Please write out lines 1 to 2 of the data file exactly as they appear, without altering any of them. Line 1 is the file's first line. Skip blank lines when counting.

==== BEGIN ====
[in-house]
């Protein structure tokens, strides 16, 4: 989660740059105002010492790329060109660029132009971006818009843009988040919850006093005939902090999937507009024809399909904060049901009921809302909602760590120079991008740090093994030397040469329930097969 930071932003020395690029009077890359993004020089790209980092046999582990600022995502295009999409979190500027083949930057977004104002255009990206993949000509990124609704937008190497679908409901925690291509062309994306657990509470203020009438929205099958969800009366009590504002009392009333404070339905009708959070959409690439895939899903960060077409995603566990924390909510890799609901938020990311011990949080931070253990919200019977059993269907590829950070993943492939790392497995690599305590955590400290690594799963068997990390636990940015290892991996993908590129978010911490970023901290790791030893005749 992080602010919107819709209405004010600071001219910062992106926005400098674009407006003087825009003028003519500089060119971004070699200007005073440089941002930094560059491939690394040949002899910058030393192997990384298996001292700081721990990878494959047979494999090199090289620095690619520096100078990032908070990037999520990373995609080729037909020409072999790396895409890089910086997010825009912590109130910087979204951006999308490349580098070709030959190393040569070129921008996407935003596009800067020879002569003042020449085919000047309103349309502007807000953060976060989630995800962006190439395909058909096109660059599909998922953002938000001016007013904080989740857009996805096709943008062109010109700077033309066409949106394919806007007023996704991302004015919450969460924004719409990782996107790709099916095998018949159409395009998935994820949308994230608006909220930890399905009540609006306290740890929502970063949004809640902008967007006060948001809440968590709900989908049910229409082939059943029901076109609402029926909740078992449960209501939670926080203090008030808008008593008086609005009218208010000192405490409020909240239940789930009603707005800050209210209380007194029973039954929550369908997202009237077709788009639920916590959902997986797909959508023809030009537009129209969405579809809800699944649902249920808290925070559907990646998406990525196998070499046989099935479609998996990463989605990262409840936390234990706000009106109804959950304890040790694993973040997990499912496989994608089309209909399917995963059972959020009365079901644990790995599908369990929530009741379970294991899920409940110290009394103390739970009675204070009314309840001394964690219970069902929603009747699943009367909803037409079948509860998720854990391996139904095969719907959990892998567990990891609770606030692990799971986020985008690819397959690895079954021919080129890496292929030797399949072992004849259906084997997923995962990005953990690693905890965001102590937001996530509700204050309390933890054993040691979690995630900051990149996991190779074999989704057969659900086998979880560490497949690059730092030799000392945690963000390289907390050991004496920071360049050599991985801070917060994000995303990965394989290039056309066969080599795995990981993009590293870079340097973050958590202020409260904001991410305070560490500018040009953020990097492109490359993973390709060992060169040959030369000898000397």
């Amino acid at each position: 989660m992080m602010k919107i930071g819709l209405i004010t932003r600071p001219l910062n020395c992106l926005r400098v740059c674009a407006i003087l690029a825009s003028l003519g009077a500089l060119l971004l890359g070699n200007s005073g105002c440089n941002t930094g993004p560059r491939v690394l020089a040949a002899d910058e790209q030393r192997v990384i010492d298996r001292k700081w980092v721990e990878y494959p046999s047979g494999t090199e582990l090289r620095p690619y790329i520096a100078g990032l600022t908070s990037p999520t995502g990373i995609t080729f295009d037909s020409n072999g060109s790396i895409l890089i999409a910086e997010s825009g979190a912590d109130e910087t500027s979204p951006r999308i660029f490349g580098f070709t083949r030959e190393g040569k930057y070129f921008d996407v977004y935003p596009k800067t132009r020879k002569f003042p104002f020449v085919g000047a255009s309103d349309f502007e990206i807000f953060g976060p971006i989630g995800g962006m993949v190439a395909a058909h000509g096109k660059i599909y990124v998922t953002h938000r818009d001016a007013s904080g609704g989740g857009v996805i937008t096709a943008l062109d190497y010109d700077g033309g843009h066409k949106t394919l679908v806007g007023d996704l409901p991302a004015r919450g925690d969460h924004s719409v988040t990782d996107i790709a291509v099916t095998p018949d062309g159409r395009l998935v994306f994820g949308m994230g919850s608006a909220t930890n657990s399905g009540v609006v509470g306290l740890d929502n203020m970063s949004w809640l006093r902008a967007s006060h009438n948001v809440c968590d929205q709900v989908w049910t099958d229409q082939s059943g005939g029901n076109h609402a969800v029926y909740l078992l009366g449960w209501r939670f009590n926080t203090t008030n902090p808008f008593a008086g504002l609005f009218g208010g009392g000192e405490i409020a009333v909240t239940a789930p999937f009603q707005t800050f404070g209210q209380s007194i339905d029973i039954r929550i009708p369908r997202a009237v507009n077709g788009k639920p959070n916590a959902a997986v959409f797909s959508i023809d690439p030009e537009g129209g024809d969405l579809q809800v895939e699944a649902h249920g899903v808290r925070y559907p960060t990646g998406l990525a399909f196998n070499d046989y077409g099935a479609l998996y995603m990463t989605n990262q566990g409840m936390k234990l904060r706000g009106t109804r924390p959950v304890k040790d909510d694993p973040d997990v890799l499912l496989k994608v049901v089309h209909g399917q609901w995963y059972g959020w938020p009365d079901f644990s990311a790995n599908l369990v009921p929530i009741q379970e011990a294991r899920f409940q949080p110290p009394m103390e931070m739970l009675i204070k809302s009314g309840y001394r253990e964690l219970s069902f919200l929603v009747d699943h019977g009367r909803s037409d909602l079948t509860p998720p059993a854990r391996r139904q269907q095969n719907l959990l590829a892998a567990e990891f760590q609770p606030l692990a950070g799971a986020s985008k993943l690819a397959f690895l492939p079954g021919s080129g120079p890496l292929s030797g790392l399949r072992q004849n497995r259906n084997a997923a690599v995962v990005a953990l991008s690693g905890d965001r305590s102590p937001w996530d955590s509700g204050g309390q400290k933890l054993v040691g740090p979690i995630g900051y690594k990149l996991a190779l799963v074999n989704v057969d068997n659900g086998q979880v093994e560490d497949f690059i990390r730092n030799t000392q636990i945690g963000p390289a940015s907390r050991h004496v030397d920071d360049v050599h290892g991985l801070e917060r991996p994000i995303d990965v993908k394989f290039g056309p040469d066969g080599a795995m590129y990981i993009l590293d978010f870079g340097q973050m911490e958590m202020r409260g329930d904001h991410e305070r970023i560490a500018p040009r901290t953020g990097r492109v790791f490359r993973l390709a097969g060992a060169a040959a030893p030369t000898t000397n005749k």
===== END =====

[in-house]
């Protein structure tokens, strides 16, 4: 989660740059105002010492790329060109660029132009971006818009843009988040919850006093005939902090999937507009024809399909904060049901009921809302909602760590120079991008740090093994030397040469329930097969 930071932003020395690029009077890359993004020089790209980092046999582990600022995502295009999409979190500027083949930057977004104002255009990206993949000509990124609704937008190497679908409901925690291509062309994306657990509470203020009438929205099958969800009366009590504002009392009333404070339905009708959070959409690439895939899903960060077409995603566990924390909510890799609901938020990311011990949080931070253990919200019977059993269907590829950070993943492939790392497995690599305590955590400290690594799963068997990390636990940015290892991996993908590129978010911490970023901290790791030893005749 992080602010919107819709209405004010600071001219910062992106926005400098674009407006003087825009003028003519500089060119971004070699200007005073440089941002930094560059491939690394040949002899910058030393192997990384298996001292700081721990990878494959047979494999090199090289620095690619520096100078990032908070990037999520990373995609080729037909020409072999790396895409890089910086997010825009912590109130910087979204951006999308490349580098070709030959190393040569070129921008996407935003596009800067020879002569003042020449085919000047309103349309502007807000953060976060989630995800962006190439395909058909096109660059599909998922953002938000001016007013904080989740857009996805096709943008062109010109700077033309066409949106394919806007007023996704991302004015919450969460924004719409990782996107790709099916095998018949159409395009998935994820949308994230608006909220930890399905009540609006306290740890929502970063949004809640902008967007006060948001809440968590709900989908049910229409082939059943029901076109609402029926909740078992449960209501939670926080203090008030808008008593008086609005009218208010000192405490409020909240239940789930009603707005800050209210209380007194029973039954929550369908997202009237077709788009639920916590959902997986797909959508023809030009537009129209969405579809809800699944649902249920808290925070559907990646998406990525196998070499046989099935479609998996990463989605990262409840936390234990706000009106109804959950304890040790694993973040997990499912496989994608089309209909399917995963059972959020009365079901644990790995599908369990929530009741379970294991899920409940110290009394103390739970009675204070009314309840001394964690219970069902929603009747699943009367909803037409079948509860998720854990391996139904095969719907959990892998567990990891609770606030692990799971986020985008690819397959690895079954021919080129890496292929030797399949072992004849259906084997997923995962990005953990690693905890965001102590937001996530509700204050309390933890054993040691979690995630900051990149996991190779074999989704057969659900086998979880560490497949690059730092030799000392945690963000390289907390050991004496920071360049050599991985801070917060994000995303990965394989290039056309066969080599795995990981993009590293870079340097973050958590202020409260904001991410305070560490500018040009953020990097492109490359993973390709060992060169040959030369000898000397």